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State v. Morant

Court of Appeals of Connecticut

February 6, 1990

STATE of Connecticut
v.
Constantine MORANT.

Argued Nov. 15, 1989.

Page 1141

[20 Conn.App. 631] Brian M. O'Connell, Simsbury, for appellant (defendant).

Leah Hawley, Asst. State's Atty., with whom, on the brief, was John Bailey, State's Atty., and James Thomas, Asst. State's Atty., for appellee (state).

Before BORDEN, SPALLONE and LAVERY, JJ.

SPALLONE, Judge.

The defendant appeals from the denial by the trial court, after remand, of his postsentencing motion to withdraw his plea of guilty to the charge of risk of injury to or impairing the morals of a child in violation of General Statutes § 53-21.

The facts of this case are detailed in State v. Morant, 13 Conn.App. 378, 536 A.2d 605 (1988). During the course of a trial on charges of risk of injury to a child and sexual assault in the second degree, the court, after [20 Conn.App. 632] canvassing the defendant, accepted his plea of guilty to the crime of risk of injury. Id., at 379-80, 536 A.2d 605. Before the conclusion of the sentencing proceeding, but immediately after the imposition of sentence, [1] the court refused to hear the defendant's protests that his change of plea was not voluntary. Id., at 381-83, 536 A.2d 605. On appeal, this court found that the defendant's statements were a timely assertion of a motion to withdraw the plea. Id., at 384, 536 A.2d 605. The case was therefore remanded to the trial court for "an evidentiary hearing to determine whether the defendant should be allowed to withdraw his plea of guilty." Id., at 385, 536 A.2d 605.

Page 1142

Accordingly, the trial court upon remand conducted an evidentiary hearing and determined that the defendant failed to demonstrate that he should be allowed to withdraw his plea. On appeal, the defendant claims that the court (1) misapplied the standard of review by imposing the burden of proof upon the defendant, (2) erroneously denied the defendant's application to withdraw his guilty plea and (3) failed to canvass the defendant properly Before accepting his plea. We find no error.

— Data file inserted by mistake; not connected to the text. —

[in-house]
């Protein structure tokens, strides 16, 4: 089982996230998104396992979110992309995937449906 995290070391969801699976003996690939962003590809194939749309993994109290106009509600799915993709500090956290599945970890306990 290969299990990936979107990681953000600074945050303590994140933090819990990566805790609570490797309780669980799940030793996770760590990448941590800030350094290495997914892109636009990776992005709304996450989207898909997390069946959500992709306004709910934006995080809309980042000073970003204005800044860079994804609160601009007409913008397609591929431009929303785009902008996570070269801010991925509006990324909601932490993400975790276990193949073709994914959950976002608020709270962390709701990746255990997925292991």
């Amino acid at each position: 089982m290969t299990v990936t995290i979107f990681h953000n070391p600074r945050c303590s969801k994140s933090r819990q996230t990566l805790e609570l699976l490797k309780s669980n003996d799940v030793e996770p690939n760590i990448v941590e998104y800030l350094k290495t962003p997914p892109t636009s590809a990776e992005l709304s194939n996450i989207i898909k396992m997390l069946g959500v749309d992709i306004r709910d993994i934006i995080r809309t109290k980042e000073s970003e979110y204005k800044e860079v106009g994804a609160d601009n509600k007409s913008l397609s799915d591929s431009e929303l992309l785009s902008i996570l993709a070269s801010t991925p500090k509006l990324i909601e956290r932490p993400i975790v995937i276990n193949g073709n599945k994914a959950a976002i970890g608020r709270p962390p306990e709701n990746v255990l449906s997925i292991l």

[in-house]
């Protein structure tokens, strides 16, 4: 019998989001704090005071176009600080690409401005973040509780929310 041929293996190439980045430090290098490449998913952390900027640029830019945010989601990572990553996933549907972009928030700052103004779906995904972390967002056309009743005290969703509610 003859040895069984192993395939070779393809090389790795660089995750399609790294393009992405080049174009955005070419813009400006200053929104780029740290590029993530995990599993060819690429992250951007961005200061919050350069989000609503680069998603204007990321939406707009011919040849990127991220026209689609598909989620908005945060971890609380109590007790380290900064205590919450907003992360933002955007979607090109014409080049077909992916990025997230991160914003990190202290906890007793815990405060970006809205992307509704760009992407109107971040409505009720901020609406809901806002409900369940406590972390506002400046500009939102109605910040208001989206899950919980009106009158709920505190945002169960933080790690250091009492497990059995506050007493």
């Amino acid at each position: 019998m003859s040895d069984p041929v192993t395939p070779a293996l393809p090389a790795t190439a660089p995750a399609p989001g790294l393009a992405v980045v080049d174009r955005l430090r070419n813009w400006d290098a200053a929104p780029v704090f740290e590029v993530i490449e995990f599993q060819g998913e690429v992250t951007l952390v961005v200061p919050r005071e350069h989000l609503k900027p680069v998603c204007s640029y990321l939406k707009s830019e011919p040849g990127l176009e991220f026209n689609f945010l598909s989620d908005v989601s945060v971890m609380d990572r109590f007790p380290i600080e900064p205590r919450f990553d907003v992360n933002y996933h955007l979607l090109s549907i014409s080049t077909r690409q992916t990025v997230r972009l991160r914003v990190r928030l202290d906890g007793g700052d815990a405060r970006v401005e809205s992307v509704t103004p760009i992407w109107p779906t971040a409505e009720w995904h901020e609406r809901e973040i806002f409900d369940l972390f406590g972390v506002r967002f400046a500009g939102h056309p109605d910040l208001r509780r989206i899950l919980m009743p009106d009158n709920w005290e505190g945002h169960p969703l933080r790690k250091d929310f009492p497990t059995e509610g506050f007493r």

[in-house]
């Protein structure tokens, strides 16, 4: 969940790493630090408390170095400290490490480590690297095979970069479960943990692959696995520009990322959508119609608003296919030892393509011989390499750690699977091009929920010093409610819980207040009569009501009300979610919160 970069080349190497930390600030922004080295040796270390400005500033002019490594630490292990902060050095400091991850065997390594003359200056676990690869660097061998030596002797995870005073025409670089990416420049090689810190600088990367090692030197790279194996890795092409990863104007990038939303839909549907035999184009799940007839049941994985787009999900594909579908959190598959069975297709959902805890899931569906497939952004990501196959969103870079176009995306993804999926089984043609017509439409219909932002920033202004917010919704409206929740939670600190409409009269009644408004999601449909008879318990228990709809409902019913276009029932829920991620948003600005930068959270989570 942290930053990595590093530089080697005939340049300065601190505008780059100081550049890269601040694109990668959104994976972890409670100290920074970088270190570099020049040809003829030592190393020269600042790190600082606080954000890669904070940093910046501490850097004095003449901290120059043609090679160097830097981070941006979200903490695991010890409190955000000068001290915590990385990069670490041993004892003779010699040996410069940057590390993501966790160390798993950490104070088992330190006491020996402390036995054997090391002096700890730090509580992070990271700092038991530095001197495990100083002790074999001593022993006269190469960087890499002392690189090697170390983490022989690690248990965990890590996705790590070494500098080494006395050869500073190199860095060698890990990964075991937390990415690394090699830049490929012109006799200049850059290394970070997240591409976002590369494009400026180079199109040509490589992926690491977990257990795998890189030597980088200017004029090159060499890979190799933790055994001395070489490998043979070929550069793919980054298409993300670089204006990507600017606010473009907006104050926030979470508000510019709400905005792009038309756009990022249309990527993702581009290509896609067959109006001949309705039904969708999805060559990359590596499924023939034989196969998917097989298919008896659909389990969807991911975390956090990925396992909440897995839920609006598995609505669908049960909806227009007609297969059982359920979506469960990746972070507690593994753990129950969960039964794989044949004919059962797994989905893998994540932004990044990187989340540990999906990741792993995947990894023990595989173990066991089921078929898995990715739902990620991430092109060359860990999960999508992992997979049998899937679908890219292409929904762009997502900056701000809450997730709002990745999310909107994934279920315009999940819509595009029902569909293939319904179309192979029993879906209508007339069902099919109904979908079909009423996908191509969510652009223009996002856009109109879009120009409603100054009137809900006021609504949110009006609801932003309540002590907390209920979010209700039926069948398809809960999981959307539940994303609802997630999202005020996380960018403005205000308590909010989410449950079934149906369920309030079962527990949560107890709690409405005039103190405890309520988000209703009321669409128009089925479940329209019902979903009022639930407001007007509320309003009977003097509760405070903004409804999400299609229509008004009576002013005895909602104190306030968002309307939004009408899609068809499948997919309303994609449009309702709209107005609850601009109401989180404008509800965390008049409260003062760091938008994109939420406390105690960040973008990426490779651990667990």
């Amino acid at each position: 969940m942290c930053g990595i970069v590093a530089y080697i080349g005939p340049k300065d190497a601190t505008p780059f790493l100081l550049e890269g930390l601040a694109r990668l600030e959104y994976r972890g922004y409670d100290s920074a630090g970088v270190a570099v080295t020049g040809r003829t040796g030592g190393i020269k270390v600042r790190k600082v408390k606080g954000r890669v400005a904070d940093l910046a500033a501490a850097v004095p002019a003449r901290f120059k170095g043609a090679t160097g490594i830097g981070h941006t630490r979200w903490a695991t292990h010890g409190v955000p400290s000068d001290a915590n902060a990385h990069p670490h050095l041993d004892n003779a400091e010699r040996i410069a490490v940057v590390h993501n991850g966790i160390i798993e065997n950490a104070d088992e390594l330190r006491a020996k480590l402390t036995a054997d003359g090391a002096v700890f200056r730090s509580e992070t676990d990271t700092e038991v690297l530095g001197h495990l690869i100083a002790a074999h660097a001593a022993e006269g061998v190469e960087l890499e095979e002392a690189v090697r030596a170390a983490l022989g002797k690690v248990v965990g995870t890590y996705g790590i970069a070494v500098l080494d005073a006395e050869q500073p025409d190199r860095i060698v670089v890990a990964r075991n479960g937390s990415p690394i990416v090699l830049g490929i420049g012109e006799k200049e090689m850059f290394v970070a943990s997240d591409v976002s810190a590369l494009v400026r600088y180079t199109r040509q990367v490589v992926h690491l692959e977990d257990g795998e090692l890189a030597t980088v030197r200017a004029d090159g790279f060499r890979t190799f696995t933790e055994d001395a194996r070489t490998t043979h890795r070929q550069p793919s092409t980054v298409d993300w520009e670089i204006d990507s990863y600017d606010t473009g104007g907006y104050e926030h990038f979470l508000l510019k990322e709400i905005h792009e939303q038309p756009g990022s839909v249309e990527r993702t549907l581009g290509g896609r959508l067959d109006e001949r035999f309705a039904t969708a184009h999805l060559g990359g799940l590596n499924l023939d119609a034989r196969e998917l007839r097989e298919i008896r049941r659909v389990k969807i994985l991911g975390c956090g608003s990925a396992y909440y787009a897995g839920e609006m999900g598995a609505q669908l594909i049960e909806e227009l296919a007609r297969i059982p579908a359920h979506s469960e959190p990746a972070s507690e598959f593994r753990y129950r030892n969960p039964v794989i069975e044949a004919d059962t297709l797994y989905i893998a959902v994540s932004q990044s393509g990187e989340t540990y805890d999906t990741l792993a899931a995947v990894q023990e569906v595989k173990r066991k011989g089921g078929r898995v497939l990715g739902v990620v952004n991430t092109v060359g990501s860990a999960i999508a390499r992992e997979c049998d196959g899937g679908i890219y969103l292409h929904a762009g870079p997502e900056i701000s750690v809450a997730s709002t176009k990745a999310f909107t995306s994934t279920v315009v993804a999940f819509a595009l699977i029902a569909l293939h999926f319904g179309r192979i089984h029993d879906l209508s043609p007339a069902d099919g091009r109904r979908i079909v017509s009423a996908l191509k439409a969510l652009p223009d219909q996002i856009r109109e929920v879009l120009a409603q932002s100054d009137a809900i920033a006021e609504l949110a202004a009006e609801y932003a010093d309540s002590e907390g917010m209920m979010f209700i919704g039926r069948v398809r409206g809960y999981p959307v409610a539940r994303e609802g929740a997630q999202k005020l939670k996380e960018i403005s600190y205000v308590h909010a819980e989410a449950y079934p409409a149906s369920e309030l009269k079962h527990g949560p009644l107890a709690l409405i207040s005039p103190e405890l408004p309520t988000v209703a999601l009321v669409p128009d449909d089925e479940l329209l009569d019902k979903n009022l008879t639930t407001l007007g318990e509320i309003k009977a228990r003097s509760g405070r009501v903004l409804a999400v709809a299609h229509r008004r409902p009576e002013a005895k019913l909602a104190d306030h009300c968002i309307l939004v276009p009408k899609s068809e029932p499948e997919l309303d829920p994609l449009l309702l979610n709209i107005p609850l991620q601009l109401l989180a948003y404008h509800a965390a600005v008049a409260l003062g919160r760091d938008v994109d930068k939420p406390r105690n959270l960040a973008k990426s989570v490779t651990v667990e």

The defendant first claims that he was erroneously required to bear the burden of demonstrating that his plea was invalid. This claim is manifestly without merit. The defendant at all times bears the burden of showing a plausible reason for the withdrawal. State v. Crenshaw, 210 Conn. 304, 309, 554 A.2d 1074 (1989); State v. Slater, 169 Conn. 38, 46, 362 A.2d 499 (1975). "To warrant consideration, the defendant must allege and provide facts which would justify permitting him to withdraw his plea...." State v. Deboben, 187 Conn. 469, 474, 446 A.2d 828 (1982).

[20 Conn.App. 633] Contrary to the defendant's claim that he was forced to assume a burden not constitutionally his, our remand actually relieved the defendant of a substantial portion of his burden. By directing the trial court to hold an evidentiary hearing on remand without requiring that the defendant first allege a plausible reason for withdrawing his plea, and without reviewing the record, we afforded the defendant more of an opportunity to argue his claim than he might have received had strict procedure been followed. See State v. Torres, 182 Conn. 176, 185-86, 438 A.2d 46 (1980) (evidentiary hearings necessary only if record does not conclusively determine validity of plea).